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Monday August 17, 2009

MARINA:
My mom was here for a quick visit from California. We had a weekend upstate close to Woodstock. Amongst many things we had glorious conversations about language and stand-out novels. Our favorite book to discuss and gloat over is Luis Alberto Urrea’s The Hummingbird’s Daughter. Mami spent three years talking about it and I finally gave in and read it. It is a super special book that I can’t say enough beautiful positive things about.
As a writer and reader, it taught me many things. One is that my mom and I totally pick up on different details as though we didn’t even read the same book. But we did and we can both agree that this novela is worth all of the fuss.
Read it before it is made into a movie. Read more about it here.
"Set just before and after the twentieth century, it is a vibrant landscape, swollen and untamed, populated by rich, educated Dons, Mexican soldiers, valiant revolutionaries, dusty vaqueros, poor Yaqui and Mayo Indians, spiritual healers, and corrupt politicians. With generous detail and good humor, Luis Alberto Urrea gives us a chorus of characters that come together in one brilliant crescendo."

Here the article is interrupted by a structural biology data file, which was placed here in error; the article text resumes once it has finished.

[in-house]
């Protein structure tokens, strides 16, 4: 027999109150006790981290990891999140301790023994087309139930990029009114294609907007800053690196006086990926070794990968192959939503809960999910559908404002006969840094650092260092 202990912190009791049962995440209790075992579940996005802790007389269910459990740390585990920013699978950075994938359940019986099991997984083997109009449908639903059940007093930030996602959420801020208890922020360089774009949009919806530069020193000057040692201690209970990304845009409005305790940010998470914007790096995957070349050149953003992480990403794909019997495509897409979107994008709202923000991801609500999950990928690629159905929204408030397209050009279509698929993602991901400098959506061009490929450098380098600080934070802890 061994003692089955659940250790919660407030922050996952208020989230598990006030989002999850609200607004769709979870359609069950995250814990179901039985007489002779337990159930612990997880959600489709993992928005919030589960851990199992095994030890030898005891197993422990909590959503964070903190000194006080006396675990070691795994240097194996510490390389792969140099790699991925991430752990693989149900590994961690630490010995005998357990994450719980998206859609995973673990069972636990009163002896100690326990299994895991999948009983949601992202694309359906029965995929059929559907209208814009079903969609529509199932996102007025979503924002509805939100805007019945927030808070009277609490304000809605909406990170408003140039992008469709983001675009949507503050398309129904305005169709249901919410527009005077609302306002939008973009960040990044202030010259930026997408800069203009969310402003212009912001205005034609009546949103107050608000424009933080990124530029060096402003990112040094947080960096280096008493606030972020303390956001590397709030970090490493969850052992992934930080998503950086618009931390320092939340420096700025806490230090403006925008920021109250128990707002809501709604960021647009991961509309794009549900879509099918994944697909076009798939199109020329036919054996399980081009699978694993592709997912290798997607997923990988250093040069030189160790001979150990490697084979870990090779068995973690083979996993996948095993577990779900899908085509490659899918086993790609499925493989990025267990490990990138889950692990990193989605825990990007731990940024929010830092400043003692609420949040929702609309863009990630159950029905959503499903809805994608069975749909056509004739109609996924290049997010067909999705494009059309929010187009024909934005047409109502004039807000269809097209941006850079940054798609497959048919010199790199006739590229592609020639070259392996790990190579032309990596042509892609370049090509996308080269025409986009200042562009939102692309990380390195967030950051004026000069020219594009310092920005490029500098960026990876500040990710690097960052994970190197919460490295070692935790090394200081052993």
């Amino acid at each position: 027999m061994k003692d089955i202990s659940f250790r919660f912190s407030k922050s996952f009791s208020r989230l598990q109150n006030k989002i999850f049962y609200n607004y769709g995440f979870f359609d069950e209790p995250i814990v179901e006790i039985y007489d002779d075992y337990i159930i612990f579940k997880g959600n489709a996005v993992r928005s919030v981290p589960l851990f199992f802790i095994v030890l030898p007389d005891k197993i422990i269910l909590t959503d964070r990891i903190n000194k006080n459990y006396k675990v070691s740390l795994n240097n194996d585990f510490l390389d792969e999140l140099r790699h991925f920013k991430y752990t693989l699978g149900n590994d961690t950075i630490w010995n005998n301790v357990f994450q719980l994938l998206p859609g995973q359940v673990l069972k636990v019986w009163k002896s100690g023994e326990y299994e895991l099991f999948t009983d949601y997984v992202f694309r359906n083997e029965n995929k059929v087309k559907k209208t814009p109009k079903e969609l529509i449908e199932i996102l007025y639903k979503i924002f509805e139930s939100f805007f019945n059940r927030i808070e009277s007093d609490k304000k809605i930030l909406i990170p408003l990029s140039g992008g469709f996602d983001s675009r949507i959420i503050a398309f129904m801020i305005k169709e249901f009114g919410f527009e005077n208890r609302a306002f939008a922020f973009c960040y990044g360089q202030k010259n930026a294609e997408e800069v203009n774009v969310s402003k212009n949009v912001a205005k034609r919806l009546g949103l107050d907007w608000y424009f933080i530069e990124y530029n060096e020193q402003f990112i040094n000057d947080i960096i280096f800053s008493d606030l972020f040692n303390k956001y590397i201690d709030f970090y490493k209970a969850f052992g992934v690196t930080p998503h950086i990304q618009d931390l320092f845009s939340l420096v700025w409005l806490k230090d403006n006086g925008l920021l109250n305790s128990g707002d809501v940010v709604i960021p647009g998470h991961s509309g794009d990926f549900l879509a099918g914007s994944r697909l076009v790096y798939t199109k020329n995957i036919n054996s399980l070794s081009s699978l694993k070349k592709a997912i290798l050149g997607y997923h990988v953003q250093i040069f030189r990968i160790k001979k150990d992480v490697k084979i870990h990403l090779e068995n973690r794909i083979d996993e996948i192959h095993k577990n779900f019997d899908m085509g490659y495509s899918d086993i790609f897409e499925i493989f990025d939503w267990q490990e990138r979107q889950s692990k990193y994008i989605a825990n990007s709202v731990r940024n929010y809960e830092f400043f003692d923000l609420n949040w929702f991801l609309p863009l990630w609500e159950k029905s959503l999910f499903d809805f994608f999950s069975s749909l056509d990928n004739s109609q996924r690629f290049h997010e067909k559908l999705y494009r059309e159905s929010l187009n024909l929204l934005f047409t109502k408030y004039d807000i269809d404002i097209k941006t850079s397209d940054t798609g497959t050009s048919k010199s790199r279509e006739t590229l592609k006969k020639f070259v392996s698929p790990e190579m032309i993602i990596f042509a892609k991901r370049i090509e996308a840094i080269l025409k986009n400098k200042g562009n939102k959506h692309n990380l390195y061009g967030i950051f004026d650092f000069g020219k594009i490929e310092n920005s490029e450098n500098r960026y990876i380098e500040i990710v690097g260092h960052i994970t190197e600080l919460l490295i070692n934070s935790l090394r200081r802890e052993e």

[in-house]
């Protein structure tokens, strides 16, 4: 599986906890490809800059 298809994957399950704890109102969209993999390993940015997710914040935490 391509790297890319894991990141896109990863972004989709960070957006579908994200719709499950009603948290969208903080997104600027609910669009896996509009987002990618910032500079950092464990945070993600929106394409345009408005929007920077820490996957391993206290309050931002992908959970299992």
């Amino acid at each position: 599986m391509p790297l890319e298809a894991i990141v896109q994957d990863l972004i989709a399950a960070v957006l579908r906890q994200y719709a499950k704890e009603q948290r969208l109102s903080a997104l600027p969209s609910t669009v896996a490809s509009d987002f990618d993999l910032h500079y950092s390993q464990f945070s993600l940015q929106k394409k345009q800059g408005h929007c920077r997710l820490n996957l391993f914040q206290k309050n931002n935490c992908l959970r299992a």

MARINA:

My mom was here for a quick visit from California. We had a weekend upstate close to Woodstock. Amongst many things we had glorious conversations about language and stand-out novels. Our favorite book to discuss and gloat over is Luis Alberto Urrea’s The Hummingbird’s Daughter. Mami spent three years talking about it and I finally gave in and read it. It is a super special book that I can’t say enough beautiful positive things about.

As a writer and reader, it taught me many things. One is that my mom and I totally pick up on different details as though we didn’t even read the same book. But we did and we can both agree that this novela is worth all of the fuss.

Read it before it is made into a movie. Read more about it here.

"Set just before and after the twentieth century, it is a vibrant landscape, swollen and untamed, populated by rich, educated Dons, Mexican soldiers, valiant revolutionaries, dusty vaqueros, poor Yaqui and Mayo Indians, spiritual healers, and corrupt politicians. With generous detail and good humor, Luis Alberto Urrea gives us a chorus of characters that come together in one brilliant crescendo."

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